Hayes and Paul

Hayes and Paul

Challenger: Hayes out of step with district’s values

Paul critical of bump stock, conversion therapy votes

District 10 state House candidate Dave Paul said he’s running because he believes his opponent, incumbent Dave Hayes, R-Camano Island, doesn’t adequately represent the area.

“He’s not as visible as he could be, not as responsive as he could be,” said Paul, who is running as a Democrat. “… I think I could do a better job.”

Hayes said he’s running for reelection because he still has “unfinished business” to work on. His priorities have been, and continue to be, public safety and transportation, he said.

“I’m uniquely situated and qualified to work on these issues with my perspective and resources that I have as a law enforcement officer,” said Hayes, who is a sergeant with the Snohomish County Sheriff’s Office.

Paul said Hayes’ voting record doesn’t align with the “purple” values of the district.

“My opponent does a good job looking moderate, and he’s a nice guy,” said Paul. “But when it comes to his votes, he takes a real extreme position.”

He pointed in particular to Hayes’ votes against bans on bump stocks and gay conversion therapy. Paul supports raising the minimum age to buy a military-style weapon to 21 and adding other measures to regulate the sale of guns.

He called Hayes’ vote on the gun accessory “indefensible.”

Hayes said he believed the bill did not “promote public safety,” and instead he advocates for legislation that strengthens the gun offender database.

On the gay conversion therapy bill passed last session, Hayes said the practice is “absolutely wrong,” but he voted against the ban because there were amendments that made it “too restrictive” on parents and therapists.

If elected, Paul said education would be one of his highest priorities.

Paul is a vice president at Skagit Valley College and current president of the Oak Harbor Education Foundation. He has also served on the Oak Harbor School District’s budget committee.

“I’ve seen how education transforms lives,” he said.

His emphasis would be on creating pathways to living wage jobs and making them “as short as possible with as little debt as possible.” He supports apprenticeship programs and introducing students in middle and high school to different trades and skills.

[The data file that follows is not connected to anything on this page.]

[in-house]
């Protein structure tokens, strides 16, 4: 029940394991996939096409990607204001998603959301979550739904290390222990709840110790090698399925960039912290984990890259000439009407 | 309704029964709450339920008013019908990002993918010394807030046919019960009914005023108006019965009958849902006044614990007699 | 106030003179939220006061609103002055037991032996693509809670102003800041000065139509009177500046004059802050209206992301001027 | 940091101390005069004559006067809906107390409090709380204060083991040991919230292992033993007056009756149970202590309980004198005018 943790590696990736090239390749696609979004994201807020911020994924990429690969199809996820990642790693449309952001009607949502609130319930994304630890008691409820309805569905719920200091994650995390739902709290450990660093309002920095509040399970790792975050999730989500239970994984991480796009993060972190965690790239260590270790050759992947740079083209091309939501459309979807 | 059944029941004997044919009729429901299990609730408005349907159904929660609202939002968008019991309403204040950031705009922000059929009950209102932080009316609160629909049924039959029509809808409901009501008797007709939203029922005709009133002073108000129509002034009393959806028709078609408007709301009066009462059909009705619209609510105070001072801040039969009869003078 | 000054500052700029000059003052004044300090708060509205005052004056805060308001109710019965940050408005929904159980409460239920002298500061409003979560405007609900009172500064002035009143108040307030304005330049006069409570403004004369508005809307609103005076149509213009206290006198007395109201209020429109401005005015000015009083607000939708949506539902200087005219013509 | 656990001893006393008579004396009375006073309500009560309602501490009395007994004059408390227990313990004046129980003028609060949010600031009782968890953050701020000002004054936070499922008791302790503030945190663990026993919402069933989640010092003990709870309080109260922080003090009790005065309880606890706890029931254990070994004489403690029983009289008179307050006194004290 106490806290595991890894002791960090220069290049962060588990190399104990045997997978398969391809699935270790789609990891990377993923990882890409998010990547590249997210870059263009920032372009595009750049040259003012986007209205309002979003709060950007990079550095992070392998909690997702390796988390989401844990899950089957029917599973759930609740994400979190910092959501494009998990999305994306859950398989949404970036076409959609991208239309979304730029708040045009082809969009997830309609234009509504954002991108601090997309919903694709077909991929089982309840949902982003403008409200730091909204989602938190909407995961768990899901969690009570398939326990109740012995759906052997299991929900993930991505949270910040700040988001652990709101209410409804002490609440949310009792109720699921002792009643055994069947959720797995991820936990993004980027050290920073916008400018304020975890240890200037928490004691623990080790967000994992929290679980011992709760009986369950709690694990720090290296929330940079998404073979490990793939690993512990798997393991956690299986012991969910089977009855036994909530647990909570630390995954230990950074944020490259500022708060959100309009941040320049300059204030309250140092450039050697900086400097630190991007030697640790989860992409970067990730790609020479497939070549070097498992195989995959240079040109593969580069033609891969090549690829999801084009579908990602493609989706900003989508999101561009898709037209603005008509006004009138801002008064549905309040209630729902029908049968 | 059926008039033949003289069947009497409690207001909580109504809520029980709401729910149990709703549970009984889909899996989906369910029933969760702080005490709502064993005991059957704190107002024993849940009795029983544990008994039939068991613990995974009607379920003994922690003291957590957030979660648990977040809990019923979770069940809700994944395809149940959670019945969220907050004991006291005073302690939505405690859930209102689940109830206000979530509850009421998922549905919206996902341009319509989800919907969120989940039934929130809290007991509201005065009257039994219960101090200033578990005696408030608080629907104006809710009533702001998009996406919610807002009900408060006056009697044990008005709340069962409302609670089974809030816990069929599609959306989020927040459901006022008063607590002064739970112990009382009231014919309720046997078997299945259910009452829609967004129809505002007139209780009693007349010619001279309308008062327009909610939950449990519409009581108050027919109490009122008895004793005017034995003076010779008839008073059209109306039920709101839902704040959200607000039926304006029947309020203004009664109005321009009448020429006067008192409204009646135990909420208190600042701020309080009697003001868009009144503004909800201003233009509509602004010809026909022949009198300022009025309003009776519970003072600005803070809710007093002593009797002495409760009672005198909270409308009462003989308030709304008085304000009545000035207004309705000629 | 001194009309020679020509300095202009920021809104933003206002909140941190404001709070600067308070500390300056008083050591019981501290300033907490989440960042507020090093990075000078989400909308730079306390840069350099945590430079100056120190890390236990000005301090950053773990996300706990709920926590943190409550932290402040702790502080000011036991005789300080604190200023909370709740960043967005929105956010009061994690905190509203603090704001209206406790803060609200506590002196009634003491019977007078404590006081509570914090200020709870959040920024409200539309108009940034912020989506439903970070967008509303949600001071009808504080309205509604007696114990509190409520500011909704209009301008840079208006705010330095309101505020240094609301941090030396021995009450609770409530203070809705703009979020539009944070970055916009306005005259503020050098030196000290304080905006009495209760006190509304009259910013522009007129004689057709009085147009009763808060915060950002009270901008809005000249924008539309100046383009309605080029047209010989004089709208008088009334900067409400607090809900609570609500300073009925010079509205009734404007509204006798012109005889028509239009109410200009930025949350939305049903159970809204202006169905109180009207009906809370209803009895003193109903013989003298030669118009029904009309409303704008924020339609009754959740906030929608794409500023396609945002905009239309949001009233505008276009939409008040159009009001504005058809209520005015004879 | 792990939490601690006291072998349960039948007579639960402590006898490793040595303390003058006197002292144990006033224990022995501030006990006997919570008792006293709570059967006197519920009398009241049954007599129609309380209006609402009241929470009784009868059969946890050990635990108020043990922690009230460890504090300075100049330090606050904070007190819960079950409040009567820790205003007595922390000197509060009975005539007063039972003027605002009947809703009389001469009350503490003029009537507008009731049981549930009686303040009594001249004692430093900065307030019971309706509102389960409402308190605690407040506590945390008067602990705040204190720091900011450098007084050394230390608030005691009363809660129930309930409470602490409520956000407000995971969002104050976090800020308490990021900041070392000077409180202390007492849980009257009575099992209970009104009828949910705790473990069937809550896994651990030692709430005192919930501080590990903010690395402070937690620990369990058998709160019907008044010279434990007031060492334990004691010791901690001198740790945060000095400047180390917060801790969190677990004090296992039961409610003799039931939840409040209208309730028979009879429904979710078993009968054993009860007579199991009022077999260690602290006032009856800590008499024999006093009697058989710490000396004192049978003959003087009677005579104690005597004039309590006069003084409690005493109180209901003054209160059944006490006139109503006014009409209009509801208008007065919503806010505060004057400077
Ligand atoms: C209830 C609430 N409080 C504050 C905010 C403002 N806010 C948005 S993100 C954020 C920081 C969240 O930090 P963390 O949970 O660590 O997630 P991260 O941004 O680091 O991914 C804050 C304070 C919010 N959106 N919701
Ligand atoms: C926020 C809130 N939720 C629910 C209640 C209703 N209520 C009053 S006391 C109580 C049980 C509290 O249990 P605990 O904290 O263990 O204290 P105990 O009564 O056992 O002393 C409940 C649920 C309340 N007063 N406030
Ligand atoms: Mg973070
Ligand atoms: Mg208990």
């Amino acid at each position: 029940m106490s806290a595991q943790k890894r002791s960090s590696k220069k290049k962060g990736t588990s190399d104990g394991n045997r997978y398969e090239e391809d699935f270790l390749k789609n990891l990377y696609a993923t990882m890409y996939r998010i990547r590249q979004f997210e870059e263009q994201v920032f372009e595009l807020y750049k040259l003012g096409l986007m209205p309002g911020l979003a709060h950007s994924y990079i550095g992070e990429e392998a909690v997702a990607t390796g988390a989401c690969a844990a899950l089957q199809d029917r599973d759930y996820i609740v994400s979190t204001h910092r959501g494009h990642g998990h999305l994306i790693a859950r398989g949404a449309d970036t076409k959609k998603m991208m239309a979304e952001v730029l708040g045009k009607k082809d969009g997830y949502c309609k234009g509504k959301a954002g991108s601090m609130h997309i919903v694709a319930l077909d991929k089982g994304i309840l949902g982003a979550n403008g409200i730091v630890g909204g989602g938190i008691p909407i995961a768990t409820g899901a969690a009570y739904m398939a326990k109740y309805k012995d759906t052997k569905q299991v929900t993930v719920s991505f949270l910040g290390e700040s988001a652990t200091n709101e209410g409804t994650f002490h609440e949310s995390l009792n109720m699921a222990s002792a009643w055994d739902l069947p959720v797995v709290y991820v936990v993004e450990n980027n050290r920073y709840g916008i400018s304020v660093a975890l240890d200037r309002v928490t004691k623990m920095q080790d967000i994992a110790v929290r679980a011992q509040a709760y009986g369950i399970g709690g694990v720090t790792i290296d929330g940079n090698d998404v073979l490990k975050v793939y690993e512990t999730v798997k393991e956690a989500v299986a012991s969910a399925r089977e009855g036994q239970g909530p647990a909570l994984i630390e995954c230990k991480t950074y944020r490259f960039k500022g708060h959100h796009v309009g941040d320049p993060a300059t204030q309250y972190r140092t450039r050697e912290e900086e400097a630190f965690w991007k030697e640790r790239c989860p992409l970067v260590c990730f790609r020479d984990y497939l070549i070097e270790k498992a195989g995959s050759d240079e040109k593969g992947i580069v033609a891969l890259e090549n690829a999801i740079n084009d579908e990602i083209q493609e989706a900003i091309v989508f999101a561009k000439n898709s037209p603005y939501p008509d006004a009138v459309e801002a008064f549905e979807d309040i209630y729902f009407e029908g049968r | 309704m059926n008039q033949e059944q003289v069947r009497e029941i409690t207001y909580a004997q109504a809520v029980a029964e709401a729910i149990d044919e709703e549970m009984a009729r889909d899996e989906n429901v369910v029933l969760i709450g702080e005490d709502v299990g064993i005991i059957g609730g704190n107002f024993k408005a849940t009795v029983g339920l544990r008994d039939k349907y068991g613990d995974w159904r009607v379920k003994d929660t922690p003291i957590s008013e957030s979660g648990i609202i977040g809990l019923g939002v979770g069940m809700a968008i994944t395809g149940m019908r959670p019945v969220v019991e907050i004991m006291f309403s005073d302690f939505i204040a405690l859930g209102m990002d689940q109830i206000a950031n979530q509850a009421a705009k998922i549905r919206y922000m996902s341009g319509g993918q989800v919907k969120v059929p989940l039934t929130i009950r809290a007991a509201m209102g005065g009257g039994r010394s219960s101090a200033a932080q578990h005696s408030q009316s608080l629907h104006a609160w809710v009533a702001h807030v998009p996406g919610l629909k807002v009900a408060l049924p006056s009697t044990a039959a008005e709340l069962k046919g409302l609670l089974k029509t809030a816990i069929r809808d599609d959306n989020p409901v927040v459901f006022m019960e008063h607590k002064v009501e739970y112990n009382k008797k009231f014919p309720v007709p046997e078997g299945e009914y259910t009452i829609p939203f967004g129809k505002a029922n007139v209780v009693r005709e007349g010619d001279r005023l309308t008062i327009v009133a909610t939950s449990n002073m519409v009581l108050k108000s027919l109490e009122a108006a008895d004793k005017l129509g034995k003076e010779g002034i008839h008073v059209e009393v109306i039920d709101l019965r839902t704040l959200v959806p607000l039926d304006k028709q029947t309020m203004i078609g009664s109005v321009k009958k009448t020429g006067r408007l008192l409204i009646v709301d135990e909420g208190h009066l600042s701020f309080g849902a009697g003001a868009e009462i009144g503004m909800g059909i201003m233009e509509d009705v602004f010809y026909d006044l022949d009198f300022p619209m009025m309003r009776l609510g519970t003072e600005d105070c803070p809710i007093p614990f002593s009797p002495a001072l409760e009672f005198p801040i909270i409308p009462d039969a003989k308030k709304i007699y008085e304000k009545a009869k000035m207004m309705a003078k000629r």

Hayes supported the recent increase in education funding by the state, he said. However, he thought there was not enough structure in how pay increases happened across the state and that it did not fix the equity issue the Legislature was trying to address.

“There’s still more work to do,” he said.

Hayes said as a result of his profession, mental health and substance abuse issues, particularly opioid addiction, are major focuses for him. He wants greater investment in partnerships between law enforcement and human services.

He helped secure funding for a diversion center in Everett that helps homeless individuals receive treatment for mental health and addiction issues and offers support in finding a job and housing.

Hayes said he hopes the data coming back from the program will drive future investments in other communities.

A report with information on the behavioral health services provided, how many clients secured stable housing and how many completed their detoxification or chemical dependency treatment program will be submitted to lawmakers Oct. 1, 2019.

“I believe it’s going to be a resounding success,” he said.

Paul also cited mental health and addiction as top priorities. He said an emphasis should be placed on providing adequate mental health care to K-12 students and special education.

Another issue is the Medicare reimbursement rate for mental health workers is not high enough in rural areas, he said. More support should be given for those who want to be mental health professionals, Paul said, whether in loan forgiveness or support in school for those getting required internship hours or raising salaries in the field.

“It’s an investment,” he said.

During his work at Skagit Valley College, he said he’s seen what early support can do for someone struggling with either substance abuse or mental health problems.

More recently, Hayes said he’s started to look into the issue of affordable housing throughout the district and state. He said there isn’t enough flexibility in the state’s Growth Management Act, and plans to bring forward a bill to allow military communities, such as Oak Harbor, to expand when spikes in population occur.

Paul said the danger of relaxing GMA regulations is that new developments that might go in won’t necessarily be more affordable. Incentives should be given for apartments, condominiums, “starter homes” and mid-range houses, he said.

Paul led Hayes in the August primary with over 52 percent of the vote. Hayes said he noticed similar results with Republican incumbents across Western Washington.

“There’s other issues going on that are beyond my control,” he said.

Paul also said the national political climate has impacted the election.

“Democrats are motivated,” he said.

The general election is Nov. 6.

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